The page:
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  • Writer's pictureM. Winston (Winn) Egan

Ice Cream Sandwich Seconds and River Trips: Adding Purpose to Your Grandparenting Adventures

First, let’s begin with a BIG disclaimer. Not everything you do with grandchildren needs to be purposeful. There’s great value in just “hanging out” with your grandchildren—listening to what they have to say, enjoying spontaneous conversations and outings, and just having fun with them.

However, I think there is much to be gained from being intentional and purpose-driven in providing experiences and activities for grandchildren. Here are two illustrative stories about our attempts to make family activities more purposeful and meaningful for our grandchildren. We hope they’ll be helpful to you.

In our community, a savvy company sells ice-cream sandwich seconds, Fat Boy[s]. The sandwiches are seconds for a variety of reasons. They’re missing something—the top or bottom of the sandwich. Or the sandwich is incomplete in some fashion. However, they appear to be the same because of how they are packaged. If you were to look at the packaging, you would think there is nothing wrong with these sandwiches.

So, when the company sells them in our area, I buy a lot of them—sometimes 40 or 50. They are cheap. They taste great. And my grandchildren and our neighbors love them.

So, how did I use these sandwiches with my grandchildren and their parents? It was simple. At the end of a family dinner, I told the grandchildren I had a terrific dessert for all of them. I suggested it was a one-of-kind treat we’d never served before that evening. Of course, the grandchildren were very interested in the dessert. Take note! Curious grandchildren are more attentive when you are trying to make a point or teach an important life concept.

I removed my box of frozen Fat Boy[s] from our freezer. I then provided these instructions:

  • Quickly but carefully pull a treat from this box.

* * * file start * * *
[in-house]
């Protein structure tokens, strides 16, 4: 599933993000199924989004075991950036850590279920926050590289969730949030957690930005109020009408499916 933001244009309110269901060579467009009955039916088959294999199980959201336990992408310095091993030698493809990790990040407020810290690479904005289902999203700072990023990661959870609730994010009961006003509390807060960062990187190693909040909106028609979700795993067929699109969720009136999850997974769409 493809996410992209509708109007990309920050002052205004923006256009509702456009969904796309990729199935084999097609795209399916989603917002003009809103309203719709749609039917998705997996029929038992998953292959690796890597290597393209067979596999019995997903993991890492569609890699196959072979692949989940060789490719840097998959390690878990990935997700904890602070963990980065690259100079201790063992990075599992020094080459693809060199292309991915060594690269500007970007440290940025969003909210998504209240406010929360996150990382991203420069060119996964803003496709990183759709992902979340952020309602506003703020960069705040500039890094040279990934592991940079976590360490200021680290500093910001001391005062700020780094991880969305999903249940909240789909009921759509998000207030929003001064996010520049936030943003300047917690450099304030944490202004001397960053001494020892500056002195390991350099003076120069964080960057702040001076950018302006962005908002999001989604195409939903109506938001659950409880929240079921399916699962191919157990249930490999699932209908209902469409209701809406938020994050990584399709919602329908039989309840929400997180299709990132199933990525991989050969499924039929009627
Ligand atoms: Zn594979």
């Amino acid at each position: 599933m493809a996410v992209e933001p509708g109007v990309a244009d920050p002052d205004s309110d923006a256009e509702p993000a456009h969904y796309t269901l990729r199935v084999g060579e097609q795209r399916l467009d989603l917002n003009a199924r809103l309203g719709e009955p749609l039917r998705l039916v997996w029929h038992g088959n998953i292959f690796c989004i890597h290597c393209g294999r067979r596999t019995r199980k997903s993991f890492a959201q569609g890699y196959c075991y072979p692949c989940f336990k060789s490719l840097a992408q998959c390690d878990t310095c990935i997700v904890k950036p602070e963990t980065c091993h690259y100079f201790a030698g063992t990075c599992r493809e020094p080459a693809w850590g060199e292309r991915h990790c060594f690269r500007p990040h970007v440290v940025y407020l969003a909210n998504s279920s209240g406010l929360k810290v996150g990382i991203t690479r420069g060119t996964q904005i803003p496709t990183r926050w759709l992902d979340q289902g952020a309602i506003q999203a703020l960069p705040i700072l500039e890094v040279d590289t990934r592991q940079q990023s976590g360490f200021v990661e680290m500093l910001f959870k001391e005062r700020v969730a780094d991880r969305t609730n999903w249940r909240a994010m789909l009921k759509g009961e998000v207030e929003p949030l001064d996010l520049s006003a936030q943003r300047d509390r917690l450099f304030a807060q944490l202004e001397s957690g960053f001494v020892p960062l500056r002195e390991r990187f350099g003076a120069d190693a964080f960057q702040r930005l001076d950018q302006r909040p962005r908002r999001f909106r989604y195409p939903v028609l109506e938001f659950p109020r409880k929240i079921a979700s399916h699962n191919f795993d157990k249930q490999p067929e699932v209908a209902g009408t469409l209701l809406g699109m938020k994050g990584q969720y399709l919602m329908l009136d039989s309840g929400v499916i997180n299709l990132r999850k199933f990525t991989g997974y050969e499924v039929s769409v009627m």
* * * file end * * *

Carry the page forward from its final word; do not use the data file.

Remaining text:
• Carefully examine your treat before removing the packaging.

  • Then remove the packaging and see what you have inside.

  • Also, look around and notice what others have.

  • Then take a bite or two, and then we will discuss your observations.

Our grandchildren were quick to observe the differences among and between their sandwiches. At this “peak” moment, I asked questions like these:

  • Now that you’ve enjoyed your treat, how are these sandwiches like in your life?

  • How are they like your friends?

  • What do these sandwiches teach us about ourselves?”

  • What other observations do you have about these sandwiches?

Here are some of their representative comments:

· Life is full of surprises, and often the surprises are pretty good.

· All of my friends are different, even though they seem the same on the outside.

· You can’t know someone until you get past their packaging.

· You may think you know someone well, but you may not see what is inside them until you get to know them well.

· These tasted good even though they did not look right. Some things that do not look right are okay, even good.

· Sometimes, your feelings change after discovering something new about a person or situation.

Of course, the questions need to fit the needs and ages of your grandchildren. But I believe you will be amazed at what grandchildren say in response to simple experiences or more extensive, grandparent-sponsored events. Often, I’m surprised at their wisdom and insight. So are their parents!